Thanksgiving Stuffing with Sausage and Apples

Apple sausage stuffing is a delicious twist on classic Thanksgiving stuffing to serve with your holiday bird. It’s easy to make with sausage, toasted sourdough, and just a touch of sweetness from diced apples.

Thankgiving stuffing in a baking dish on a blue napkin with a silver spoon nearby.
Alison Bickel

Sides are the focal point of the Thanksgiving table. I don’t care what anyone says about that glorious bird that so often takes center stage. Beautiful though that bird may be, the sides will always have my heart. And the king of sides is Thanksgiving stuffing.

Give me a plate filled with toasty cubed bread, diced celery, onions, sausage, apples, and, of course, sage, and I’m in flavor-blasting heaven. I’ll eat it all with absolutely no regrets.

Oh, I know what you are thinking: “How could she forget the mashed potatoes!” or, “Um, hello, green bean casserole! Who doesn’t love green bean casserole!”

For the record, I love potatoes drenched in gravy and green bean casserole too, but it’s the distinct and homey fragrance of sage wafting up from a hot casserole dish filled with stuffing that reminds me of the holidays.

stuffing with apples and sausauge
Alison Bickel

Stuffing vs. Dressing

Technically speaking, stuffing is cooked inside the bird, and dressing is baked in a casserole dish or 9 x 13-inch pan, but most people use the words interchangeably to mean cubed bread with aromatics served at Thanksgiving.

This recipe is for baking it in a 9 x 13-inch dish rather than inside the turkey, but I’m going to go ahead and call it stuffing because, to me, dressing is served on salads.

A baking dish with classic sage, sausage and apple stuffing next to plate of stuffing, chicken leg, and green beans. There is a glass of red wine nearby.
Alison Bickel

What’s the Best Sausage for Stuffing?

I prefer to use a one-pound ground country or breakfast sausage rather than, say, Italian sausage. I also tend to use turkey sausage just because it’s a little leaner, but really, you can use whatever you prefer.

What Is the Best Bread for Stuffing?

Stuffing and what you put in it varies greatly by region. I prefer a nice crusty sourdough bread. I think the slight tanginess of the sourdough plays well with the earthy flavors of sage and thyme and the sweetness of the cooked onions and apples. I don’t even bother to cut the crusts from the bread.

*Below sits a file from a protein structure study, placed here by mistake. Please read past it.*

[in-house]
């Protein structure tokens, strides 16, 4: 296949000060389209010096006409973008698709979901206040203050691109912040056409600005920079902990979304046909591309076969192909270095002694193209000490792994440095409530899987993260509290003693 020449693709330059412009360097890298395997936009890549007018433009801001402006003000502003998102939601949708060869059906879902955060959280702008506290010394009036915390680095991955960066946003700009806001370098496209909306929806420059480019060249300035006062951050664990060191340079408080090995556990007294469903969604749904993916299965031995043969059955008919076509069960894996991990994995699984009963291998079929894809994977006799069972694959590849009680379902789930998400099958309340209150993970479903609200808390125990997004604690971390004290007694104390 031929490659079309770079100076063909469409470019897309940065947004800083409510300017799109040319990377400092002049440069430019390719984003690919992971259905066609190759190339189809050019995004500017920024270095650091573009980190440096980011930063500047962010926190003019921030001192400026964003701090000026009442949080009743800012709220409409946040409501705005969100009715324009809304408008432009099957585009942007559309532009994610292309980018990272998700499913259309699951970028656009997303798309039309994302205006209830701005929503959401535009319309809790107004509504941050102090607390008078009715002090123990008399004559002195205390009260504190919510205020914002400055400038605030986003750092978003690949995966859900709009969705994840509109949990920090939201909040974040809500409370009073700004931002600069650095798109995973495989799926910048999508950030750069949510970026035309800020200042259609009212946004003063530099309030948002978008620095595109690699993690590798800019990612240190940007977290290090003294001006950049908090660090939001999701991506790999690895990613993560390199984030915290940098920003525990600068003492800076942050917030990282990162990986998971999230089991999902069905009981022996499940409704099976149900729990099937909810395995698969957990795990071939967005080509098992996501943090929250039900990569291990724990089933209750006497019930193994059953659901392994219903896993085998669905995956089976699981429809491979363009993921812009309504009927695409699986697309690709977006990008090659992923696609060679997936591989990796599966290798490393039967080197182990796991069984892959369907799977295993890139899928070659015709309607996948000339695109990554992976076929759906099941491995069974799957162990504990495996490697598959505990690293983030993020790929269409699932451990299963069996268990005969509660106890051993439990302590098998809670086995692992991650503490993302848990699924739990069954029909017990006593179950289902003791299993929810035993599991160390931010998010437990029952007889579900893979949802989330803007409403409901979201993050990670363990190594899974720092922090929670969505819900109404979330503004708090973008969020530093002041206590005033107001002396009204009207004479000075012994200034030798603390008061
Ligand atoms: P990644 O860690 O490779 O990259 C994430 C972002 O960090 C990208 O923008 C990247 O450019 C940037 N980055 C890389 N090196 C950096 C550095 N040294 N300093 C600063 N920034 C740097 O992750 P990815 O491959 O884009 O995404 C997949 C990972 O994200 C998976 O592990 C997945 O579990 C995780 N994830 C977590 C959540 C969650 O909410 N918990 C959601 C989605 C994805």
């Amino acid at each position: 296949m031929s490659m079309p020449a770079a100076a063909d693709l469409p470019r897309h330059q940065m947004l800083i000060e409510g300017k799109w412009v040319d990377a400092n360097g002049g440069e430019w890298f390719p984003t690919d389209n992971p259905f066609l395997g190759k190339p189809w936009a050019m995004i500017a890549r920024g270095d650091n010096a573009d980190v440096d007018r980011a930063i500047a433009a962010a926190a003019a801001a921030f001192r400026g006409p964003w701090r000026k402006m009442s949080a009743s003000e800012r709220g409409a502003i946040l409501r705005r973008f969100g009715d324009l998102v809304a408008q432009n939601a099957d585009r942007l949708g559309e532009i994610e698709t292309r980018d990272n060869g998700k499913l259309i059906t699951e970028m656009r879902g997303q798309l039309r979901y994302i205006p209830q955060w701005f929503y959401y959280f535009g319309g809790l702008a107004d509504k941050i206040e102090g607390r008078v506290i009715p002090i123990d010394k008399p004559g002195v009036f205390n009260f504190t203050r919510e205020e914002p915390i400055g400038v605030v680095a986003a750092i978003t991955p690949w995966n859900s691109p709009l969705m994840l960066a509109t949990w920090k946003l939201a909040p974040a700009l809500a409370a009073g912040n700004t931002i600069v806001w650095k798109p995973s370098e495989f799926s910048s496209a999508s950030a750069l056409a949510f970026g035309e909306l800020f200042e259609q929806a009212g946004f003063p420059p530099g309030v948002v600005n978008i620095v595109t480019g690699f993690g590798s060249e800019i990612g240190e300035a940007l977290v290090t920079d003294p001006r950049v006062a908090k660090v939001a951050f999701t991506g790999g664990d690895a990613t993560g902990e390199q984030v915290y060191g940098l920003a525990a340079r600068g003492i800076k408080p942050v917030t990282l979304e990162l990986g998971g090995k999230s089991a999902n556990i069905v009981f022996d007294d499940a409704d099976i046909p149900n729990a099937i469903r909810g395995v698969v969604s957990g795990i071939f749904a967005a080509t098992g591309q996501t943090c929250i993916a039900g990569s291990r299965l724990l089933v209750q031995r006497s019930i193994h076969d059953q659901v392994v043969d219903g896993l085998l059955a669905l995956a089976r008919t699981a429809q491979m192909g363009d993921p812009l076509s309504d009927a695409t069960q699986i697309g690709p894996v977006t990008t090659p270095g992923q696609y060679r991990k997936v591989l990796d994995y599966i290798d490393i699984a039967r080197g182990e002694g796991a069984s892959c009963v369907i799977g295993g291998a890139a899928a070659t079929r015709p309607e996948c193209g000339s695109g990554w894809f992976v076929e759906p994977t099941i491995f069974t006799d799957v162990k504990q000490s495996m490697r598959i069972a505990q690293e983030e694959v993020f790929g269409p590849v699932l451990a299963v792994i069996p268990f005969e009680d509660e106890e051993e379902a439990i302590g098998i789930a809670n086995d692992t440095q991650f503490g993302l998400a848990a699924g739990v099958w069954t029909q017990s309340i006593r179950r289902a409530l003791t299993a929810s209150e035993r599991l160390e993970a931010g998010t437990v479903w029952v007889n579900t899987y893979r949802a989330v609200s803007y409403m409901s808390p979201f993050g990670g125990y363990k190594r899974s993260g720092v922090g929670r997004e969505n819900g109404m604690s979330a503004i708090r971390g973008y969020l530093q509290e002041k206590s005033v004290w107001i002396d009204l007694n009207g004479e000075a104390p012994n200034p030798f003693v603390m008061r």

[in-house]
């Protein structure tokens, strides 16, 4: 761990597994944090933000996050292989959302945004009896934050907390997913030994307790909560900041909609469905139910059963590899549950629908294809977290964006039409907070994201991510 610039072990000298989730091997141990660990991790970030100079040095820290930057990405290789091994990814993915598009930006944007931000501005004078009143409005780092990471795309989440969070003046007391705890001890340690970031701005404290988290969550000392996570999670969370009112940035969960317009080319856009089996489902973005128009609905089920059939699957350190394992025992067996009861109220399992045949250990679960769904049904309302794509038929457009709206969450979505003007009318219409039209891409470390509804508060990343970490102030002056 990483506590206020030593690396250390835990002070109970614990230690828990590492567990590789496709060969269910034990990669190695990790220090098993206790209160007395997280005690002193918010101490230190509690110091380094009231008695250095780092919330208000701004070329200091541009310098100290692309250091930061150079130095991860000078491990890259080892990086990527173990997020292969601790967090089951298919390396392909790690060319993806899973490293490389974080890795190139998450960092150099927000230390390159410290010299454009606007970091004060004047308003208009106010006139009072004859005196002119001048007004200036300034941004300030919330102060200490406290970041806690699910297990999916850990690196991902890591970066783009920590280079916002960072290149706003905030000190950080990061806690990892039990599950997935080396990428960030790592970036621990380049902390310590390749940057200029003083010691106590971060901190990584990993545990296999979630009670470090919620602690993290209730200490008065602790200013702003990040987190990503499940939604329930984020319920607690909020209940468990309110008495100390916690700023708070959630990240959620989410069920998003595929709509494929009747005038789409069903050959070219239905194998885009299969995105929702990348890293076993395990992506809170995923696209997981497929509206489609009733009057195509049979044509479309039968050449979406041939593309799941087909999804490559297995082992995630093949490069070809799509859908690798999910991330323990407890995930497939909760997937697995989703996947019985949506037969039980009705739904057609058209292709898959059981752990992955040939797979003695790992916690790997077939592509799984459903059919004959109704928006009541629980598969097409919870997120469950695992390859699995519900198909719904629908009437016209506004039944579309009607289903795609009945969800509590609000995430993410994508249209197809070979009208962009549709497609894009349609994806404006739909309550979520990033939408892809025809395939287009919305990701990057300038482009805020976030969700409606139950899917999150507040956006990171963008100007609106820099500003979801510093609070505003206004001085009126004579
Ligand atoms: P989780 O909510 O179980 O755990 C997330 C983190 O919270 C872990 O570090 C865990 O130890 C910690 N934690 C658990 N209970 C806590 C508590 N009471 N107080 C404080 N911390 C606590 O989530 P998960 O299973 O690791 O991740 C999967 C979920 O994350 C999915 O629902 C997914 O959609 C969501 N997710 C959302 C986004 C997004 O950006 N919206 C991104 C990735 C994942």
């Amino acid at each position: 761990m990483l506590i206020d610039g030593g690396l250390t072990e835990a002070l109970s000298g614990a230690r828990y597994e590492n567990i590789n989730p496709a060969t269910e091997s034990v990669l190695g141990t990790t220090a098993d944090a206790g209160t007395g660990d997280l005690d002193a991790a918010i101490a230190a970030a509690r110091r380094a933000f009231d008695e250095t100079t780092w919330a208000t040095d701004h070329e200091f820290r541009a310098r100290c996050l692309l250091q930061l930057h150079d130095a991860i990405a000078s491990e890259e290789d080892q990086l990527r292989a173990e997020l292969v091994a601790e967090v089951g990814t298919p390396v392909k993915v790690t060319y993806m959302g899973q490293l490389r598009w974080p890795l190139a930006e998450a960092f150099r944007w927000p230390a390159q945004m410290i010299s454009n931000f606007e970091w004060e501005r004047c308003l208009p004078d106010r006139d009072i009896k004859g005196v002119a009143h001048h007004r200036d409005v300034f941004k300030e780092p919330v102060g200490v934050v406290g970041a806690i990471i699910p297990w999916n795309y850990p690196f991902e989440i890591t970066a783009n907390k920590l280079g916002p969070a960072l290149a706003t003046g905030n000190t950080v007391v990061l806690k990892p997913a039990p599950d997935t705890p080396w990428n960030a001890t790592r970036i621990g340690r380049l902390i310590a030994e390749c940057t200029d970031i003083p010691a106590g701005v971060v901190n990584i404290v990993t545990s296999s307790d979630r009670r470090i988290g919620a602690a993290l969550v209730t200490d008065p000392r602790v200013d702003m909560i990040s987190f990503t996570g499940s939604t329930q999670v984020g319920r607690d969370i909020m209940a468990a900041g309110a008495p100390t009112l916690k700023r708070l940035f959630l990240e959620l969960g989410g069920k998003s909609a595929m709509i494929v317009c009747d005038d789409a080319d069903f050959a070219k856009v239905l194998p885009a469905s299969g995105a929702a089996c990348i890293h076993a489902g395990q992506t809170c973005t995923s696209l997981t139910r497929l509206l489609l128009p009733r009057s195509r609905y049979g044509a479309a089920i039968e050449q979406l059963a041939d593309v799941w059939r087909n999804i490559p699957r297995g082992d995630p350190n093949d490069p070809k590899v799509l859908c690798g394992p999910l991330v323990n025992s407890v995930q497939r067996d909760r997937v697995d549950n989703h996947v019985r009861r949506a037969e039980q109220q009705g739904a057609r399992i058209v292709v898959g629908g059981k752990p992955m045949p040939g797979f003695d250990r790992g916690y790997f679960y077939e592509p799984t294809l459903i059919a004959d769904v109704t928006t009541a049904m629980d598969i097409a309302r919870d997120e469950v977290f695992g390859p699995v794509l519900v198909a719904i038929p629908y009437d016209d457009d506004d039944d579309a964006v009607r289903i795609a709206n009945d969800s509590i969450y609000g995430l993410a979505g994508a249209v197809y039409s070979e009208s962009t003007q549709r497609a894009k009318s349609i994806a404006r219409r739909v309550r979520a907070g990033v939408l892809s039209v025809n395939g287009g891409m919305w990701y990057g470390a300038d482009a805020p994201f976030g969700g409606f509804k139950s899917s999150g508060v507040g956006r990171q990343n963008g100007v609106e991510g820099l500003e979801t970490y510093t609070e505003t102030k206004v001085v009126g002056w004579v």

What Are the Best Apples for Stuffing?

When developing this recipe, I made a version with apples and a version with pears. Both versions were delicious, but I went with apples because I liked the hint of color.

Any sweet apple that’s good for pie will be good in this. I prefer Braeburn or Gala. I would steer clear of yellow and red delicious. They tend to soften too much and turn a little mushy. For more information on which apple varieties are best for baking, check out our Guide to Apples.

Woman putting classic sauage stuffing onto a plate with green beans.
Alison Bickel

The Sausage Determines the Salt

The kind of sausage you use will deeply impact the flavor and the salt content of the dish. I made this once using Honey Suckle White Ground Breakfast Turkey Sausage and found I needed to add about a 1/2 teaspoon of salt to the stuffing mixture. But when I used ground breakfast pork sausage from my butcher, no additional salt was needed and if I had added the additional salt it would’ve been too salty.

So how much salt should you add? Once you cook the filling in the skillet try a forkful before you pour the stock over it. If you feel like it needs more salt add it then.

Can You Cook This Stuffing in a Bird?

Yes, you sure can. If you cook stuffing inside the bird, it takes the bird longer to cook, so be prepared for that. Also, you need to make sure the stuffing, not just the turkey, reaches 165°F. If you want the details on how to safely cook stuffing inside a turkey, visit the USDA’s page here.

A baking dish with classic sage, sausage and apple stuffing next to plate of stuffing, chicken leg, and green beans. There is a glass of red wine nearby.
Alison Bickel

Make-Ahead Tips for Thanksgiving Stuffing

Yes, you can make this ahead of time.

  • Four days before: Toast the bread and keep it in an airtight container on your counter
  • One day before: Cook the base for the stuffing and add the stock. Cool it, then keep it in the fridge. Combine it with the toasted bread and bake it according to the directions on the day you want to eat it.
  • One day before - version 2: You could make the entire dish the day before, then keep it covered in the refrigerator and reheat it in a 350°F degree oven for 20 minutes before serving.

How to Store and Reheat Thanksgiving Stuffing

Refrigerate: To store leftovers, cool them completely and then cover tightly. Refrigerate for up to 5 days. Reheat on the stovetop, adding a little extra stock if the stuffing has dried out. Or, reheat in the microwave until just heated through.

Freeze: Freeze leftover stuffing in a freezer bag (press out as much air as you can) for up to 3 months. Defrost in the refrigerator. Reheat on the stovetop, adding a little extra stock if the stuffing has dried out. Or, reheat in the microwave until just heated through.

Swaps and Subs